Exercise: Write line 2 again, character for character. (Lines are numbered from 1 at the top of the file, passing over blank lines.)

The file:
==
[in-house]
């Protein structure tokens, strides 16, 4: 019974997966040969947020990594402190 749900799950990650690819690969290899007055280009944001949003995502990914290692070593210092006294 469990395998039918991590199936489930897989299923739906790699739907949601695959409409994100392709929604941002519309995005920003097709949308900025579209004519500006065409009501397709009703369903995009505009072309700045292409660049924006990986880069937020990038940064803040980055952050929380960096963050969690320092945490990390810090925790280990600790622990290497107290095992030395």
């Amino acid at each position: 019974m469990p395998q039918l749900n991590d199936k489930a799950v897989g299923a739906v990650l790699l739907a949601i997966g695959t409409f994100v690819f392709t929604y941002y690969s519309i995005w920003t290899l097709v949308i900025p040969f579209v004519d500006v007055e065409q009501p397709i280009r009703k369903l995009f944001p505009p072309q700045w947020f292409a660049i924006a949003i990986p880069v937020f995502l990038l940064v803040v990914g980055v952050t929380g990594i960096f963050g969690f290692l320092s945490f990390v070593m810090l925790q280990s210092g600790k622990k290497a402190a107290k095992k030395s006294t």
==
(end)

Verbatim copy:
């Protein structure tokens, strides 16, 4: 019974997966040969947020990594402190 749900799950990650690819690969290899007055280009944001949003995502990914290692070593210092006294 469990395998039918991590199936489930897989299923739906790699739907949601695959409409994100392709929604941002519309995005920003097709949308900025579209004519500006065409009501397709009703369903995009505009072309700045292409660049924006990986880069937020990038940064803040980055952050929380960096963050969690320092945490990390810090925790280990600790622990290497107290095992030395």